A European perspective on paparazzi photographs of celebrities and lawsuits against celebrities over the posting of photographs of themselves

Over the past few months several media outlets have been reporting on a series of copyright lawsuits filed in the US against celebrities over their social media (in particular: Instagram) feeds [Katposts by Hayleigh here, here, and here].

Whilst some of these lawsuits concerned fairly straightforward issues, that is the publication of third-party photographs portraying third parties [eg, Versace publishing a photograph of Jennifer Lopez wearing Versace: here; or super-model Gigi Hadid posting a picture of her boyfriend Zayn Malik: here], others are potentially more intriguing in that they relate to the publication by celebrities of photographs of themselves.

The first of this series of recent lawsuits is the one concerning the publication, by Gigi Hadid on her Instagram account, of this photograph of herself taken by a paparazzo: 

The complaint was eventually dismissed because plaintiff had failed to comply with the registration requirement under US copyright law. Indeed, “the registration requirement is “[a] statutory condition” under which a plaintiff must obtain registration of a copyright in a work “before filing a lawsuit” based on infringement of that work.”

From a substantial standpoint, the first Gigi Hadid copyright infringement case was interesting for the variety of arguments raised by the defendant model, ranging from publicity to fair use and implied licence issues.

In the wake of this case, some commentators have raised the question whether Hadid could have made an additional argument, that is that she would be the joint author of the work on grounds that she did contribute sufficient authorship to the creation of the photographer’s work. Apparently, as of today, there has been no case decided by a US court regarding a joint authorship claim as relating to paparazzi photographs.

What would happen, however, if a case like the Hadid one was litigated in Europe? Let's consider some preliminary issues in this post, concerning in particular copyright subsistence in a paparazzo photograph and the question of authorship.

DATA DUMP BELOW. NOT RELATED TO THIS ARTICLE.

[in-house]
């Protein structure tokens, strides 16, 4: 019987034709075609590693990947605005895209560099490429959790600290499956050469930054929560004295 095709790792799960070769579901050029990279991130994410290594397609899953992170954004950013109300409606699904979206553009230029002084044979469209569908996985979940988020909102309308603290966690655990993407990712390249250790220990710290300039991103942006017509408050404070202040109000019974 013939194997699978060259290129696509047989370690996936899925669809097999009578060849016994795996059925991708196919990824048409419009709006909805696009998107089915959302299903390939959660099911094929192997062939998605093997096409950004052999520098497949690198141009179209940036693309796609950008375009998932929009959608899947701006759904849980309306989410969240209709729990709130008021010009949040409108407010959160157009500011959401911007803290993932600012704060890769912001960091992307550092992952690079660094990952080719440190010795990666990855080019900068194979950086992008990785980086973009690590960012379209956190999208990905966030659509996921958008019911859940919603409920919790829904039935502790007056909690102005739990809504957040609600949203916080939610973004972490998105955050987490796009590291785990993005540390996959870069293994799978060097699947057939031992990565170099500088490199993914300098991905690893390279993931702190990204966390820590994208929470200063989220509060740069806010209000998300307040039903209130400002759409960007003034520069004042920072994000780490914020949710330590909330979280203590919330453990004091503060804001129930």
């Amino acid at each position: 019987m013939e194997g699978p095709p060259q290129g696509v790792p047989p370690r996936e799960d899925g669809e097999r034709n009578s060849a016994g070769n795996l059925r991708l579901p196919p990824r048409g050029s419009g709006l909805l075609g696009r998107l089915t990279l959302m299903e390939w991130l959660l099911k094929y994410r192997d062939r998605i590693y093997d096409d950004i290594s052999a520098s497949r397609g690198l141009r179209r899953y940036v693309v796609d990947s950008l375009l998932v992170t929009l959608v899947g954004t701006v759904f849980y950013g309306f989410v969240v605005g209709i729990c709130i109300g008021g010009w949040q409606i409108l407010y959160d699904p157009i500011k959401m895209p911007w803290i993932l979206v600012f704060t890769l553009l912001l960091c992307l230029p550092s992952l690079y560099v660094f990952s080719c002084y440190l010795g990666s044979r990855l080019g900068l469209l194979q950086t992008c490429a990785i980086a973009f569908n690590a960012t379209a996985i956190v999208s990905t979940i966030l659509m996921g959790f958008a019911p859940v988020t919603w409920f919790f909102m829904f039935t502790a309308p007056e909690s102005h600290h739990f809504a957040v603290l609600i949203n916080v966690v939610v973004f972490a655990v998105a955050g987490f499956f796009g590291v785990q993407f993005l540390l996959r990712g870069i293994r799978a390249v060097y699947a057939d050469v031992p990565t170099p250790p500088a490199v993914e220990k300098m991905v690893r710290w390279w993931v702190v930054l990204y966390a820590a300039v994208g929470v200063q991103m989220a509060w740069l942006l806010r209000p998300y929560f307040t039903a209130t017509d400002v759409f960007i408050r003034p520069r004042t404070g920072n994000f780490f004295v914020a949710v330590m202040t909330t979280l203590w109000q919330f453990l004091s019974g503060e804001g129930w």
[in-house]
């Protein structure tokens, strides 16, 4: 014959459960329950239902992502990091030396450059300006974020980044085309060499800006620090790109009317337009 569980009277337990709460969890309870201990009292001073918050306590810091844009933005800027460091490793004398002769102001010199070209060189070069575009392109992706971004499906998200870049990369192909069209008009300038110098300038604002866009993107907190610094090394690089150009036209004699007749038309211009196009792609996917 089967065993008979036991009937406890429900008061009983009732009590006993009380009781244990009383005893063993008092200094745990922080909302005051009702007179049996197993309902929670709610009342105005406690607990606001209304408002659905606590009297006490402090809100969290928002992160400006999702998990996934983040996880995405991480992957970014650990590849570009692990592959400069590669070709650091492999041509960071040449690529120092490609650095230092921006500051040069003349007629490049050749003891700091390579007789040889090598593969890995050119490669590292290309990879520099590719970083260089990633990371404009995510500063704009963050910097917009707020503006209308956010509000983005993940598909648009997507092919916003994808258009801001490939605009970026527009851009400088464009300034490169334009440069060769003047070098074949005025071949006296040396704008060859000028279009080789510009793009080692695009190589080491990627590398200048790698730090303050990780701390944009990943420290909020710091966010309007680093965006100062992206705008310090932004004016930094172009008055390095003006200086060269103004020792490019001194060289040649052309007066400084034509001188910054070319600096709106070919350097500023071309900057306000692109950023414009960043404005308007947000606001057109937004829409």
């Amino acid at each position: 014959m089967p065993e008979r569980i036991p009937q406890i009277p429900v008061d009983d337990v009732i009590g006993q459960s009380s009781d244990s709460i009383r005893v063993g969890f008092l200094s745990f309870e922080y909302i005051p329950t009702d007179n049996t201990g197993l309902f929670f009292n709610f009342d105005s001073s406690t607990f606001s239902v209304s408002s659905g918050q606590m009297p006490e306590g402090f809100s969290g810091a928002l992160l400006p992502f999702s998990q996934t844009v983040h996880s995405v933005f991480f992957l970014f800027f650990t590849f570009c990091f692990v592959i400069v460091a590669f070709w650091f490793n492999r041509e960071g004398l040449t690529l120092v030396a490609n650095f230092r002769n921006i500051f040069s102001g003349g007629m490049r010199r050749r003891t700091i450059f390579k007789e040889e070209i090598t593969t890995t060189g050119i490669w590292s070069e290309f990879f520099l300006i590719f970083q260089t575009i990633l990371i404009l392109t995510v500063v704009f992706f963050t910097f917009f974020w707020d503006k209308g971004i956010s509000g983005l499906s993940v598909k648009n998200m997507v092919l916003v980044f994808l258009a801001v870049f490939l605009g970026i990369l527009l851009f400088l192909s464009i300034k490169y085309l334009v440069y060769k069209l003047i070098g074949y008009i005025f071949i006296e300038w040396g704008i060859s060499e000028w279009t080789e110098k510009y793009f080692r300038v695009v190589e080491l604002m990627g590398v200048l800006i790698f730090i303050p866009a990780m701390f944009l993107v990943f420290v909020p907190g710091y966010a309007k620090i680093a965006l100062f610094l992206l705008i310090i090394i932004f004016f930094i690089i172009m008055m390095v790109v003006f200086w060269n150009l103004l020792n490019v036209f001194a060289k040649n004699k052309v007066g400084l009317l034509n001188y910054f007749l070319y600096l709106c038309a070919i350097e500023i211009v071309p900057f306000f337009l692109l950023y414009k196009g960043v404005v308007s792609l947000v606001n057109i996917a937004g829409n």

A European perspective on celebrities posting photographs of themselves without authorization

(1) Originality

The first aspect to clarify in a case in which the photograph at issue is a paparazzo photograph would  - or, more likely, should - be whether, indeed, a work of this kind could even enjoy copyright protection at all.

It is apparent that the concept of originality mandated by EU law (or, rather, case law of the Court of Justice of the European Union (CJEU)) requires (way) more than just skill, labour or effort, that is all elements that might be present in a photograph taken by a paparazzo who has waited for a long time for the target celebrity to arrive in a specific place, etc.

What the CJEU case law mandates is that the work at issue is ‘its author’s own intellectual creation’, in the sense that it is the result of ‘free and creative choices’ and ultimately carries the author’s own ‘personal touch’.

The CJEU recently summarized 10 years of EU case law on originality in its decision in Funke Medien [Katpost here]

[I]t is for the national court to ascertain whether […] the author was able to make free and creative choices capable of conveying to the reader the originality of the subject matter at issue, the originality of which arises from the choice, sequence and combination of the words by which the author expressed his or her creativity in an original manner and achieved a result which is an intellectual creation […], whereas the mere intellectual effort and skill [is] not relevant in that regard 

With specific regard to portrait photographs, in Painer the CJEU considered that an author can make ‘free and creative choices’ at different stages of the production of a photograph: 
In the preparation phase, the photographer can choose the background, the subject’s pose and the lighting. When taking a portrait photograph, he can choose the framing, the angle of view and the atmosphere created. Finally, when selecting the snapshot, the photographer may choose from a variety of developing techniques the one he wishes to adopt or, where appropriate, use computer software. 
Arguably, very few (if any) of these elements are actually ‘chosen’ by the paparazzo when taking a photograph on the street, as his/her actions depend on where the celebrity at issue decides to appear and how he/she decides to behave. It is the celebrity who decides the pose and expression that he/she wishes to assume.

In sum, the unauthorized reposting of a paparazzo photograph might not be even an infringement of copyright due to the fact that copyright would not even subsist in such work.

This said, however, simple photographs like paparazzi photographs could be still protected by applicable sui generis national rights (where available), in accordance with what Article 6 of the Term Directive expressly allows.

(2) Authorship and joint authorship

Assuming that the photograph at issue is sufficiently original, one could consider more closely the argument raised that the celebrity portrayed in the photograph is to be considered joint author of that work.

(Unfortunately), authorship and joint authorship are not (yet) areas of copyright in respect of which the EU (or the CJEU) has undertaken a general harmonization (there has only been some limited harmonization for certain types of works). Recital 14 of the Term Directive sums it up rather bluntly: 
The question of authorship of the whole or a part of a work is a question of fact which the national courts may have to decide.